The Man With The (5-Year) Plan With the recent costly arbitration award for firefighters, Mayor Michael Nutter’s five year plan for the city of Philadelphia is in danger of being rejected by the Pennsylvania Intergovernmental Cooperation Authority (PICA). If city officials are not able to submit a plan PICA can approve, it could lose $300 million in state funding. The rejection would be unprecedented and have wide-reaching ramifications across city sectors. The highlights of the current plan, with a focus on 2013, are: :\hffbmf^gmh_-'*fbeebhgmhabk^\ehl^mh-))g^p police officers by the end of FY13 and—while accounting for the effects of attrition—to maintain a strength of 6,500 uniformed officers on the police force over the course of the Five Year Plan. 2')fbeebhg_hkma^]^lb`gh_Zg^piheb\^a^Z]jnZkm^kl% \bmrfhk`n^Zg]a^Zemahù\^l\h&eh\Zm^]Zm-/)*FZkd^m Lmk^^m'Mablpbee[^ma^\bmrÌlÕklmg^piheb\^a^Z]jnZkm^kl in 50 years. Mhbg\k^Zl^_ng]bg`mh/'0fbeebhgbg?R*,_hkbfikho^ments to six police stations and 11 fire houses. :+)fbeebhgbgo^lmf^gmho^kmphr^Zkl_hkma^]^lb`g Zg]k^]^o^ehif^gmh_Eho^IZkd'Mablikhc^\mpbee\k^Zm^ an accessible green space connecting the redeveloped =bephkma IeZsZ pbma ma^ k^obmZebs^] ;^gcZfbg ?kZgdebg IZkdpZr' 0fbeebhg[n]`^m^]_hkmak^^r^Zkl_hkg^b`a[hkahh] library branch capital investments, the Neighborhood Library Improvement Program, which will be leveraged to attract additional private investment. Ma^\bmrpbeechbgZiZkmg^klabipbma<abe]k^gÌlAhlibmZe of Philadelphia to build a brand new, multi-million dollar health center in South Philadelphia. The partnership will lZo^mZqiZr^kl_khfma^\hlmh_Z0fbeebhgk^ghoZmbhghk *)fbeebhgk^[nbe]h_A^Zema<^gm^k+' *'*fbeebhgbg\k^Zl^bg_ng]bg`mhma^Hù\^h_Ikhi^kty Assessment to assist with their overhaul of the property assessment system scheduled to be completed in fall 2012. ?hkma^Õklmmbf^%ma^\bmrpbee\k^Zm^ZMkZù\lHi^kZtions Center and Streets Department engineers will [^`bgmhfhgbmhkfZgrh_ma^\bmrÌld^rmkZo^e\hkkb]hkl and modify traffic signal timing plans to respond to real time traffic conditions. Ng_hkmngZm^er%fZgraZo^mZd^gblln^pbmama^ current plan and its potential inconsistencies. PhilZ]^eiabZ<bmr<hgmkhee^k:eZg;nmdhobmsaZl[^^g the most vocal about his opposition to the plan and has called for PICA to reject it. The major criticisms include: Ma^ieZgho^klmZm^]^qi^g]bmnk^l[rZiikhqbfZm^er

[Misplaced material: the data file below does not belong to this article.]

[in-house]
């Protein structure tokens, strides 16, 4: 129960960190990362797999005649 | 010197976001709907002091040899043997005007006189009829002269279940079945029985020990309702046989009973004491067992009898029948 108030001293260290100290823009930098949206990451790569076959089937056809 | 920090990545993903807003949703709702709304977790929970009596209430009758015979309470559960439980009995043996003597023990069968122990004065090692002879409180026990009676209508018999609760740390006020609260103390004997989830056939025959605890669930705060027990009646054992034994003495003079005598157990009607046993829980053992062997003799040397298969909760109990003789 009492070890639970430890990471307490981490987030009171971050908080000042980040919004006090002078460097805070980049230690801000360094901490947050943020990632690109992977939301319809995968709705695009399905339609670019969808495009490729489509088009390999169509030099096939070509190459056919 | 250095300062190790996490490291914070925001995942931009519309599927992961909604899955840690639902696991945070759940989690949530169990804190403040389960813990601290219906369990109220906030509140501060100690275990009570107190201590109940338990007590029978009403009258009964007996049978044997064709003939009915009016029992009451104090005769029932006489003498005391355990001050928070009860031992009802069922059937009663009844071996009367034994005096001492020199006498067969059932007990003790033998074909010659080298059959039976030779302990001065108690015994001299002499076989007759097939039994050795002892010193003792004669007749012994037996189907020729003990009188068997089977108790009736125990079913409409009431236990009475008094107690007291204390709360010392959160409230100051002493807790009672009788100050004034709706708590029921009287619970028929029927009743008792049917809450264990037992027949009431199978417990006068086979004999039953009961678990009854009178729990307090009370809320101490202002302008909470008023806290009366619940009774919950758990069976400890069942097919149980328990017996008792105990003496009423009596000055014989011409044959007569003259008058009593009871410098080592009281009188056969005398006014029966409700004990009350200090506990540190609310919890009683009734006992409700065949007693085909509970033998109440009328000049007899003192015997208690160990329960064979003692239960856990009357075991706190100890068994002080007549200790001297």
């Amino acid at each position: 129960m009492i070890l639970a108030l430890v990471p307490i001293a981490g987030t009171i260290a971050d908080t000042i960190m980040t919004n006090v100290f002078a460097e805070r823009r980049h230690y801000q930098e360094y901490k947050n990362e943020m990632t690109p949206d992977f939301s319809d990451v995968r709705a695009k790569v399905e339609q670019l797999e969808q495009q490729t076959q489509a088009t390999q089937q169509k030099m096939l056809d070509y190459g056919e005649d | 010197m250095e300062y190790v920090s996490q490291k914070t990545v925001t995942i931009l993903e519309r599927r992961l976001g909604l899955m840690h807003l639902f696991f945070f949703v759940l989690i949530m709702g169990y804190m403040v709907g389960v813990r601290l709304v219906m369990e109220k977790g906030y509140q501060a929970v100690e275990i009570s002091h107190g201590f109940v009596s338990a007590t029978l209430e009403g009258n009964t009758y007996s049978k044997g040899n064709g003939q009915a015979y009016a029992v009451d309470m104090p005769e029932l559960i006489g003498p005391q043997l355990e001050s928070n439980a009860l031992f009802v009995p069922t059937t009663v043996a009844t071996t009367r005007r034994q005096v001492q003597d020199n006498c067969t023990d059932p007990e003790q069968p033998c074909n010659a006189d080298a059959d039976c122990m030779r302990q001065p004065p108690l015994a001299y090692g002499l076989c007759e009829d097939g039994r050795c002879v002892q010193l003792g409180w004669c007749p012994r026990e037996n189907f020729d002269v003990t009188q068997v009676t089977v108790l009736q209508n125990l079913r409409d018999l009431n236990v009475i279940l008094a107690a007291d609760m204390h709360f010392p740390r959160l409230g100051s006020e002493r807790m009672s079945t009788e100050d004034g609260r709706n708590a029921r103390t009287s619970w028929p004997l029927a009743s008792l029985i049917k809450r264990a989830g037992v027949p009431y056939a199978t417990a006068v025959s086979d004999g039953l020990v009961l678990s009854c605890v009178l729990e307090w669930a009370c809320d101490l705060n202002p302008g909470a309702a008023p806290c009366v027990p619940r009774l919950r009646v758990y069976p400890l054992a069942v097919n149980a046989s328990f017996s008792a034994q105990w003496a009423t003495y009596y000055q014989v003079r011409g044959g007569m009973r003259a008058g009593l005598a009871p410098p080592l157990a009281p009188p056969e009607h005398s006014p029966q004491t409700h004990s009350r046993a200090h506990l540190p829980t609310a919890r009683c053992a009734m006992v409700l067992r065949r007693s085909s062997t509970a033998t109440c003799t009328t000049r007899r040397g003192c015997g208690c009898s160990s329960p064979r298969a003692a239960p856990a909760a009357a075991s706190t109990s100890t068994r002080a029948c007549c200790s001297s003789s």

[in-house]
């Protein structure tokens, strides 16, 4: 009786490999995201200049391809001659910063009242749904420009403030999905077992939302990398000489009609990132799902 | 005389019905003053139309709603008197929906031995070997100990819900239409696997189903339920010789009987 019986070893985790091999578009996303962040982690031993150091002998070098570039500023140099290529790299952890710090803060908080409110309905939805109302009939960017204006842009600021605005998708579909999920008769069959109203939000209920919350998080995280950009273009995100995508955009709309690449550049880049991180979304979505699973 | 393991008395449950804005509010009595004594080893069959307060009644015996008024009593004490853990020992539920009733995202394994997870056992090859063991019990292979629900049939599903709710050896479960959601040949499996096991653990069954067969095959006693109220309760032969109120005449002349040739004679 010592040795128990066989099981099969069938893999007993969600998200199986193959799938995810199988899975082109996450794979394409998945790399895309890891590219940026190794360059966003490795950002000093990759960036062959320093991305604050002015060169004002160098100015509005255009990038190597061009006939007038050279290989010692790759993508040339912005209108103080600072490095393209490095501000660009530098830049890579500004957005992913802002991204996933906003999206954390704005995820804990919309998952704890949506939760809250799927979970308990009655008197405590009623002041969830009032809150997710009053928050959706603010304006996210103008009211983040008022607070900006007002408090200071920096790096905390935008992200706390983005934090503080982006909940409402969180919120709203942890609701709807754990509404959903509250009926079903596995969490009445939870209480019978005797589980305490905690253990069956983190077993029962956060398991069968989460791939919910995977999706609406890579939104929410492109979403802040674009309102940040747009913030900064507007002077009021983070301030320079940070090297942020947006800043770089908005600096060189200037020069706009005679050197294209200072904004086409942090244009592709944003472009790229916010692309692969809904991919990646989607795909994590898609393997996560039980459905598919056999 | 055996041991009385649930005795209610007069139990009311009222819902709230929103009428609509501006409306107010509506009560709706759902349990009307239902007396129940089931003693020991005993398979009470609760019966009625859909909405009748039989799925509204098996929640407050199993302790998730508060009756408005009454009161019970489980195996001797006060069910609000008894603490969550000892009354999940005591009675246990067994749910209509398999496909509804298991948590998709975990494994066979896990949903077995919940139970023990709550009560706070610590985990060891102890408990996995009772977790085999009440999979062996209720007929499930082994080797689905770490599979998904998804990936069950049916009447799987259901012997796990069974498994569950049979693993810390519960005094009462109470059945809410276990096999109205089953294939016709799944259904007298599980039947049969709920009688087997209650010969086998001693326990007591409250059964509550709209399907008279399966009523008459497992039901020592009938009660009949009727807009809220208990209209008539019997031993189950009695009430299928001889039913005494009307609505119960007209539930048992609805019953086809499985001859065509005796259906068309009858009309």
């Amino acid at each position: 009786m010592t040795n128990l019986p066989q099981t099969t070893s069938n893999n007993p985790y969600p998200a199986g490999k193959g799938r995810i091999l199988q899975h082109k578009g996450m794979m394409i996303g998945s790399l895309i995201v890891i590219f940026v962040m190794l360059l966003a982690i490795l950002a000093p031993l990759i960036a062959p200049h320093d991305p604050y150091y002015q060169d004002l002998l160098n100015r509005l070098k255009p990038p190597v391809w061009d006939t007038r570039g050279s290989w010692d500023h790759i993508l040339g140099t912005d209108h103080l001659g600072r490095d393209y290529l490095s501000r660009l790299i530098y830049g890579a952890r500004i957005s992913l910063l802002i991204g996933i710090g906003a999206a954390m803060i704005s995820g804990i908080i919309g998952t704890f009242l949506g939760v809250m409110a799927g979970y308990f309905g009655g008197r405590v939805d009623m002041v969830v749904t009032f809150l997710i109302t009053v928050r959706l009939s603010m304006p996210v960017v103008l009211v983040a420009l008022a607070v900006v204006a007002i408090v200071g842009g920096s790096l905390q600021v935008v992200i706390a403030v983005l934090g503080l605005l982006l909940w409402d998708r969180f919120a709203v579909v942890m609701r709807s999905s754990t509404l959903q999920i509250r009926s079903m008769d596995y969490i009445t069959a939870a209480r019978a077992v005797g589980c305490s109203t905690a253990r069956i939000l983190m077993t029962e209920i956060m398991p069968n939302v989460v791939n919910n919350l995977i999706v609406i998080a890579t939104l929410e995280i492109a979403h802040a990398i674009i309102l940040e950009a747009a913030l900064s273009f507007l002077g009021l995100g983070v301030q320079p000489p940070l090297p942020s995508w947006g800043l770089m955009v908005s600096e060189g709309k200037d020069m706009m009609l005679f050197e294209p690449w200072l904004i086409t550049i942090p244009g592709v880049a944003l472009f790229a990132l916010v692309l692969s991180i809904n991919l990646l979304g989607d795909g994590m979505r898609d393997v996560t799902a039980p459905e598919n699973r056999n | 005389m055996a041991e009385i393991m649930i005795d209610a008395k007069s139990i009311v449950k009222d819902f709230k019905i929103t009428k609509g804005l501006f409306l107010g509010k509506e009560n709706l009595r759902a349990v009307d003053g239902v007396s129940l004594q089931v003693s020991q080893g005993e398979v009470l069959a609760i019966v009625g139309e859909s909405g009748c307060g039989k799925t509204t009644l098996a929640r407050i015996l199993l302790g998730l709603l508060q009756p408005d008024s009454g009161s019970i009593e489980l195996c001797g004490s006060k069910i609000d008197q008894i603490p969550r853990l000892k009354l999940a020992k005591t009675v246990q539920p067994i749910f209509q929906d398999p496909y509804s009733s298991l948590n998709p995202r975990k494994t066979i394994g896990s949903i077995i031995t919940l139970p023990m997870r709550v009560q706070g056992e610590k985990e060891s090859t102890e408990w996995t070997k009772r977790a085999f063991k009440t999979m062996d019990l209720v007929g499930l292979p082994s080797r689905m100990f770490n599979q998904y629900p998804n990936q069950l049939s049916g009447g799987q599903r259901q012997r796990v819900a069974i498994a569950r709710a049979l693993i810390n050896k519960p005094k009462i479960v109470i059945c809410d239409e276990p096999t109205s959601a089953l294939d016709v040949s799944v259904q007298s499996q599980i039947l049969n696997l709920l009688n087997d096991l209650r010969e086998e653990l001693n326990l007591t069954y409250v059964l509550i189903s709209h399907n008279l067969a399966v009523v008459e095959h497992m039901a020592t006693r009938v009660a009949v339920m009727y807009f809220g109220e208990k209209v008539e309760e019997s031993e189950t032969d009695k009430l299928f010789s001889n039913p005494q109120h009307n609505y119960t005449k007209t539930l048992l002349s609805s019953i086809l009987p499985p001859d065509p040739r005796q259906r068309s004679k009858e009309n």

2)fbeebhg_hk]^[ml^kob\^ ?bk^Õ`am^klÌngbhgkZbl^l\hne]\hlmma^\bmr+))fbelion over the next five years, which is unaccounted for in the plan. City officials are appealing the decision, despite two previous failed attempts to do so. <bmrphkd^klaZo^ghmk^\^bo^]ZkZbl^bg_hnklr^Zkl Zg]aZo^phkd^]pbmahnm\hgmkZ\ml4ma^\nkk^gmieZg_Zbel to account for these expenses, does not include the costs of future contracts, and is reliant on $50 million in savbg`l_khfÉ:gmb\biZm^]Phkd_hk\^LZobg`lÊmaZmZk^ghm guaranteed. Ma^L\ahhe=blmkb\mh_IabeZ]^eiabZfZr[^ma^fhlm affected. It’s already battling a structural deficit of more than $1 billion over the next five years, leaving it on the [kbgdh_bglheo^g\r K^o^gn^_hkma^g^piheb\^]^iZkmf^gma^Z]jnZkm^kl% city morgue and health offices are allotted in the city’s general fund. The plan’s opponents say these expenditures should be budgeted and recorded in the city’s capital projects fund. Considering Philadelphia is already grappling with funding issues, losing $300 million from the state has alarmed many city officials and residents. But if the city is able to revise the plan and obtain approval, improvements for the \bmr\Zgfho^_hkpZk]&mahn`afhlmebd^erhgZfhk^ebfited basis than originally anticipated. *Region’s Busig^ll k^jn^lm^] Zg interview with Mayor Nutter for this article, but he was unable to participate.